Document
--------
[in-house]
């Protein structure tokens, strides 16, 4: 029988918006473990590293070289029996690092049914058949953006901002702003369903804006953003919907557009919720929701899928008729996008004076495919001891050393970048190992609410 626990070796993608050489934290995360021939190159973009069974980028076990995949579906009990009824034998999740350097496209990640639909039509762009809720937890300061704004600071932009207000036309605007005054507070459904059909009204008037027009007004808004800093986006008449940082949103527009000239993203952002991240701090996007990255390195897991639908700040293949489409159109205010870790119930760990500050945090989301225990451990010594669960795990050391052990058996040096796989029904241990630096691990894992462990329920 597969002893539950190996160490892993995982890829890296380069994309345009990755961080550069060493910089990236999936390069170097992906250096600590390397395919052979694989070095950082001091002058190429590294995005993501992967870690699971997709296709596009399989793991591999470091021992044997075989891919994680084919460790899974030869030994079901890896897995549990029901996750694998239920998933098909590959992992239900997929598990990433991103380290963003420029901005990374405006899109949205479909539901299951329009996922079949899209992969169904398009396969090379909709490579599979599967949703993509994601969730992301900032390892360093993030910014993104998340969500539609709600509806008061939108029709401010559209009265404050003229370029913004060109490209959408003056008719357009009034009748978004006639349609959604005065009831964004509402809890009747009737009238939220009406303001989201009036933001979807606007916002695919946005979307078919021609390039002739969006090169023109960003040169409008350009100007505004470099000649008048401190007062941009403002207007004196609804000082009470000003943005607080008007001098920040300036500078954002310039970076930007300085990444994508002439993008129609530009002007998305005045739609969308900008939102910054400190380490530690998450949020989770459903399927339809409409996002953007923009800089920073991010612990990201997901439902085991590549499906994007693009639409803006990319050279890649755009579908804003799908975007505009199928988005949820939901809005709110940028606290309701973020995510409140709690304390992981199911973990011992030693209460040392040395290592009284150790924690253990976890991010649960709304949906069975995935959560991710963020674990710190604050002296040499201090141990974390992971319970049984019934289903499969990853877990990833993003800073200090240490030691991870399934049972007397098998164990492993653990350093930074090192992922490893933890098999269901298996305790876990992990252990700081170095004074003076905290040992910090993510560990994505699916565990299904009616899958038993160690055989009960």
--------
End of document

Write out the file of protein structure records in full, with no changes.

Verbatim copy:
[in-house]
């Protein structure tokens, strides 16, 4: 029988918006473990590293070289029996690092049914058949953006901002702003369903804006953003919907557009919720929701899928008729996008004076495919001891050393970048190992609410 626990070796993608050489934290995360021939190159973009069974980028076990995949579906009990009824034998999740350097496209990640639909039509762009809720937890300061704004600071932009207000036309605007005054507070459904059909009204008037027009007004808004800093986006008449940082949103527009000239993203952002991240701090996007990255390195897991639908700040293949489409159109205010870790119930760990500050945090989301225990451990010594669960795990050391052990058996040096796989029904241990630096691990894992462990329920 597969002893539950190996160490892993995982890829890296380069994309345009990755961080550069060493910089990236999936390069170097992906250096600590390397395919052979694989070095950082001091002058190429590294995005993501992967870690699971997709296709596009399989793991591999470091021992044997075989891919994680084919460790899974030869030994079901890896897995549990029901996750694998239920998933098909590959992992239900997929598990990433991103380290963003420029901005990374405006899109949205479909539901299951329009996922079949899209992969169904398009396969090379909709490579599979599967949703993509994601969730992301900032390892360093993030910014993104998340969500539609709600509806008061939108029709401010559209009265404050003229370029913004060109490209959408003056008719357009009034009748978004006639349609959604005065009831964004509402809890009747009737009238939220009406303001989201009036933001979807606007916002695919946005979307078919021609390039002739969006090169023109960003040169409008350009100007505004470099000649008048401190007062941009403002207007004196609804000082009470000003943005607080008007001098920040300036500078954002310039970076930007300085990444994508002439993008129609530009002007998305005045739609969308900008939102910054400190380490530690998450949020989770459903399927339809409409996002953007923009800089920073991010612990990201997901439902085991590549499906994007693009639409803006990319050279890649755009579908804003799908975007505009199928988005949820939901809005709110940028606290309701973020995510409140709690304390992981199911973990011992030693209460040392040395290592009284150790924690253990976890991010649960709304949906069975995935959560991710963020674990710190604050002296040499201090141990974390992971319970049984019934289903499969990853877990990833993003800073200090240490030691991870399934049972007397098998164990492993653990350093930074090192992922490893933890098999269901298996305790876990992990252990700081170095004074003076905290040992910090993510560990994505699916565990299904009616899958038993160690055989009960």